• Do not let independence go to waste!

    Edward Raczyński



  • #‎RepublicInExile #1: War

    After a joint invasion from Nazi Germany and the Soviet Union in September 1939, the ‪‎Polish Government crossed the Romanian border and continued its activity abroad. Reconstructed first in ‪Paris, and from 1940 residing in ‪‎London, it led the Polish ‪‎war effort throughout World War II. It commanded the fourth strongest Allied force in Europe fighting on all fronts of the war as well as the largest underground army of occupied‪ Europe - the ‪Home Army.



    ‪#‎RepublicInExile #2: Poland outside Poland

    After 1945, a 500,000-strong community of Polish exiles in all corners of the free world could not come back to ‪‎Poland dominated by communists. They found themselves in an impossible situation but did not lose hope. Abroad, they recreated the Poland they knew from before World War II, with all her political institutions, school system, and even the cultural life! They created the Republic in Exile - Poland outside Poland, as pope John Paul II once called this country of émigrés.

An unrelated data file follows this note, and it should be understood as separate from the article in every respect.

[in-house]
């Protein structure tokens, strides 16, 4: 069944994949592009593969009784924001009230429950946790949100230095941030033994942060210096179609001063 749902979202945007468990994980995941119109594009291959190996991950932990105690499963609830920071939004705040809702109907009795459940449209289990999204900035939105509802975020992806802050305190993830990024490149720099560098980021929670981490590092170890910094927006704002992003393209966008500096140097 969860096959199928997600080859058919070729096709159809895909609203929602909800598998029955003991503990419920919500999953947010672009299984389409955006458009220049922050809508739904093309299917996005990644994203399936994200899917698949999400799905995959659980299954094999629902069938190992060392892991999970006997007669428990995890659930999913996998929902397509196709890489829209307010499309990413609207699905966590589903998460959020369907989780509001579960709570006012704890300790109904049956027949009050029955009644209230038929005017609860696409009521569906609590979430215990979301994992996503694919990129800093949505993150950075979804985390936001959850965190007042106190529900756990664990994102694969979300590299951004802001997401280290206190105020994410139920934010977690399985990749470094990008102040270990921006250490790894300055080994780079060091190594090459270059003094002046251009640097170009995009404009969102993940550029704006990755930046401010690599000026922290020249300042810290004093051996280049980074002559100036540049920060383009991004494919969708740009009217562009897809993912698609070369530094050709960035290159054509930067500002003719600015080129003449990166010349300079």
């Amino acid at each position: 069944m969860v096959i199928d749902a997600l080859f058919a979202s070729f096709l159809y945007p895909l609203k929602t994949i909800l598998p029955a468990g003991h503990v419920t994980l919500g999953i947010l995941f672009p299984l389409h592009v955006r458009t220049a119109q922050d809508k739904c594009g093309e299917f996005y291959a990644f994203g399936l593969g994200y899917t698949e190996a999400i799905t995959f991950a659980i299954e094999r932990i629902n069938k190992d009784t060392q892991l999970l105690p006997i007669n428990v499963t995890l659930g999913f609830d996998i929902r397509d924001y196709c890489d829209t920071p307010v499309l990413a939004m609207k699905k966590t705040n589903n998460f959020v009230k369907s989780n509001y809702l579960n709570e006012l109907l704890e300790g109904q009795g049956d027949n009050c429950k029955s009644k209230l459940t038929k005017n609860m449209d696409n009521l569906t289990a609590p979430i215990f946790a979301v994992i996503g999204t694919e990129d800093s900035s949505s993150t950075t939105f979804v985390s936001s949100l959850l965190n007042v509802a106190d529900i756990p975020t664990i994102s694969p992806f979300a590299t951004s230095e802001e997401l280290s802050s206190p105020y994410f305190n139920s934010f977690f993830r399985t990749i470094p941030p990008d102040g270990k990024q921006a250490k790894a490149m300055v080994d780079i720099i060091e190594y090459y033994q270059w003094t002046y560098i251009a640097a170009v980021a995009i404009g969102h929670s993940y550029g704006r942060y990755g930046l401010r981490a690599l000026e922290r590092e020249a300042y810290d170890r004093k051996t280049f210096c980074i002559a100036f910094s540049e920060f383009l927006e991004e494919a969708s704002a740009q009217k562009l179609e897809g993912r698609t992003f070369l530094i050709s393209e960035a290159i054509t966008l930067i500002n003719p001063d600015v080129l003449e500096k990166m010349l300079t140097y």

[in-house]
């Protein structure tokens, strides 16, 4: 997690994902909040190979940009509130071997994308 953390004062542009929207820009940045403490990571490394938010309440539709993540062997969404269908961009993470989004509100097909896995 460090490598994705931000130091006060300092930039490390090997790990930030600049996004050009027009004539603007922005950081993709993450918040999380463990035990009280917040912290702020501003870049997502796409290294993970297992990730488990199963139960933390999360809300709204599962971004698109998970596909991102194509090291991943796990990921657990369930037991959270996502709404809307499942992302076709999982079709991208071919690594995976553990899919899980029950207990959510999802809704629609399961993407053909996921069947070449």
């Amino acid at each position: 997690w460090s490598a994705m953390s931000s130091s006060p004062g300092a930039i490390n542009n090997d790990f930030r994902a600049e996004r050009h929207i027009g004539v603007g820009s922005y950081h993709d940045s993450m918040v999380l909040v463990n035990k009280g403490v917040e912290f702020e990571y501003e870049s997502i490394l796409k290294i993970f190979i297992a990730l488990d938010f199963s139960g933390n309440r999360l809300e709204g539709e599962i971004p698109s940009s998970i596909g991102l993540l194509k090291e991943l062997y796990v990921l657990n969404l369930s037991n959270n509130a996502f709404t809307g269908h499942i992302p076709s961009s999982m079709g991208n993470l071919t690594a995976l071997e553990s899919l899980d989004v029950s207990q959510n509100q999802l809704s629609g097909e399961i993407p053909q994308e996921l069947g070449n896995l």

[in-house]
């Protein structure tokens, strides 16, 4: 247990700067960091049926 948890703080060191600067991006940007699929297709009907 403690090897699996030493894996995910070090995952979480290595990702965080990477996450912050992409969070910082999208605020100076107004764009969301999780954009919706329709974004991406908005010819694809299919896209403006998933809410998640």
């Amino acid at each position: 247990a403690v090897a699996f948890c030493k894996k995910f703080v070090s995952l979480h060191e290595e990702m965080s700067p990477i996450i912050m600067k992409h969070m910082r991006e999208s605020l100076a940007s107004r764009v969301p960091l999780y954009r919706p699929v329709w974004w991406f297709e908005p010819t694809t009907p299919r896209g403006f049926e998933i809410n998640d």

#‎RepublicInExile #3: Polish voice in the world

    The Government-in-Exile was derecognised by Britain and the United States in 1945 but maintained diplomatic ties with a number of countries until the 1970s. Wherever it could not act as the official representation of the Polish nation, it would raise the Polish question in unofficial ways, through its network of delegates and through various publications and open letters. In London, the Government-in-Exile kept open channels of communication with the British political establishment. Throughout the five decade of its activity, the Government-in-Exile gave Poles an independent voice, which they had been deprived of by the Soviet Union.




    #‎RepublicInExile #4: Solidarity

    The 1980s saw the rise of "Solidarity" in Poland and a gradual decline of the communist regime. The Republic in Exile supported the opposition in Poland financially and politically. Important opposition leaders consulted with the political elite in London. The leadership of President Edward Raczyński and Prime Minister and later President Kazimierz Sabbat gave a new life to the established structures, and the younger generation of Poles born in the UK after the war became more engaged.





    ‪#‎RepublicInExile #5: Free Poland

    On 22 December 1990, the last of the Presidents of the Republic of Poland residing in London – Ryszard Kaczorowski – travelled to Warsaw to hand over the insignia of his office to the first democratically elected president of post-war Poland – Lech Wałęsa. The Government-in-Exile fulfilled its mission by providing that institutional and symbolic link between the Second and the Third Polish Republic.





    Print Print Share: